One of the benefits of not teaching this year (or the next) is that I have some extra time to visit friends and hang out in their shops. Yesterday I visited my friend and toolmaker Raney Nelson of Daed Toolworks at his shop in Greenfield, Ind., a small burg outside of Indianapolis.
Raney makes bad-ass planes, mostly miters and coffin smoothing planes, and I was one of his first customers to order a miter plane from him when he opened his doors of business after years of research and development.
The infill miter I own from him is superb. It’s so nice that it was one of the few high-end tools I didn’t sell off when I left my job at Popular Woodworking Magazine and radically reduced my tool inventory.
Raney’s shop is a freestanding structure located on the cusp of a hill that overlooks bottomland and pretty much nothing else – though his house is about 30 paces away. The structure looks small from the outside, but it actually is three floors with an incredible amount of space. As a result, Raney can keep his metalworking and benches on the main floor. In the basement (with a walkout garage door), he has a complete suite of woodworking tools. The third floor is for storage, packing materials and (for now) photography.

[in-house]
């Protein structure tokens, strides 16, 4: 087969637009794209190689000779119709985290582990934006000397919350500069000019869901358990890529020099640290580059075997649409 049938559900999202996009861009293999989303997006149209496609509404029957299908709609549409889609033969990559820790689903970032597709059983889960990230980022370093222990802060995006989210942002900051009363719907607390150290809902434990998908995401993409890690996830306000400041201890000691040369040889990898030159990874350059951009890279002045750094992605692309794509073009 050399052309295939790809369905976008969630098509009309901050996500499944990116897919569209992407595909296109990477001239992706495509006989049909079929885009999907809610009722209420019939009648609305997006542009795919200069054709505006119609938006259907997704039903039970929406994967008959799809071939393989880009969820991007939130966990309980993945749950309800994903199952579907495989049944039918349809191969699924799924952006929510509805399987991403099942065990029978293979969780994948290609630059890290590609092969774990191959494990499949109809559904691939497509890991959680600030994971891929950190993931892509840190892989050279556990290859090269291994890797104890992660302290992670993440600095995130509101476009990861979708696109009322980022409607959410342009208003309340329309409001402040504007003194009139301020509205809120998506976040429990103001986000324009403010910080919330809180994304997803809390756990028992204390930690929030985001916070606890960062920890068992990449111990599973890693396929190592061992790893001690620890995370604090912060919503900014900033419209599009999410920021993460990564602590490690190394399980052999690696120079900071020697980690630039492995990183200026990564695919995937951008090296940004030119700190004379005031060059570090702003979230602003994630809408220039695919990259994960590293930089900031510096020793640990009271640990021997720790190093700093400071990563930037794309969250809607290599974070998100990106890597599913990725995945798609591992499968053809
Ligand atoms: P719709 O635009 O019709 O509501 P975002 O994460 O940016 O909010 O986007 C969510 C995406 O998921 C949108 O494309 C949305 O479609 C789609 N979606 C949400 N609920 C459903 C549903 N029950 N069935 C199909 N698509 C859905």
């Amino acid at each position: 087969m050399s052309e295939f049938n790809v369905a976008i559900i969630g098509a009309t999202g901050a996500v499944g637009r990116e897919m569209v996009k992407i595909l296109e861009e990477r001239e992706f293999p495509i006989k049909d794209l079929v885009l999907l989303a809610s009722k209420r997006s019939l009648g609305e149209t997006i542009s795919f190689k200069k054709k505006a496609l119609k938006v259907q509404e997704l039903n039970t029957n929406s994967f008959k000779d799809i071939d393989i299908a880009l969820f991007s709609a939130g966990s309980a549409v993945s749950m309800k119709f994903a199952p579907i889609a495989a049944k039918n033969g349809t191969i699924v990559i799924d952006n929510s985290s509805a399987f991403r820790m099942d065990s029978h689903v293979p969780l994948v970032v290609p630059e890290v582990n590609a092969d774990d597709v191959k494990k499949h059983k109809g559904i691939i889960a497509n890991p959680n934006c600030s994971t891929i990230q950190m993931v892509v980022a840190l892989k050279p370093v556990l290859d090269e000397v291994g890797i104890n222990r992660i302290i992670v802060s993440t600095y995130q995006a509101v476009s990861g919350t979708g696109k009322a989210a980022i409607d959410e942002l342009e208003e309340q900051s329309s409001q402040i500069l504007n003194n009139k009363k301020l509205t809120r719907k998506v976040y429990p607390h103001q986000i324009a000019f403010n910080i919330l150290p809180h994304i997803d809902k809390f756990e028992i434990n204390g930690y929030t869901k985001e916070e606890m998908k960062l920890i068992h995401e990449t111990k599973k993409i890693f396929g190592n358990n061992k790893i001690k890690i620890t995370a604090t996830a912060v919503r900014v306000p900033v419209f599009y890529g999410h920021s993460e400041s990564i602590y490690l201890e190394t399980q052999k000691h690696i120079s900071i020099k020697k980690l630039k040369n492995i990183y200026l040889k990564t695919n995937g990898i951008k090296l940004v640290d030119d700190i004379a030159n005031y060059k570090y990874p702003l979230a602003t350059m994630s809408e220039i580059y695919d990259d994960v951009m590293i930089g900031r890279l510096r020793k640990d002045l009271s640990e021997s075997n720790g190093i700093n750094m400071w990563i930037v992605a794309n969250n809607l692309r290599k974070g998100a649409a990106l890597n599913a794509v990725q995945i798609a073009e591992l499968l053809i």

The main floor features four woodworking benches (and people say I have a problem) – everything from an Ace Hardware special up to a gargantuan French oak Roubo. This bench area is where he keeps his computer, his music (a turntable in a shop? Awesome) and a 6’ coffin stuffed with books and papers.
All the walls are lined with woodworking and metalworking hand tools. This area features a nice wooden floor.
Immediately adjacent to this is the metalworking area, which is filled with a milling machine, lathes, a surface grinder, metal band saw, grinders and all the other accoutrements of the toolmaker. It is all incredibly tidy – like a well-run machine shop. And yet Raney is hard at work on two infills for customers when I visited.
I took a bunch of photos while he wasn’t looking, and so below you have a tour of his shop. It’s a sweet set-up – something to study and be a little jealous of.
— Christopher Schwarz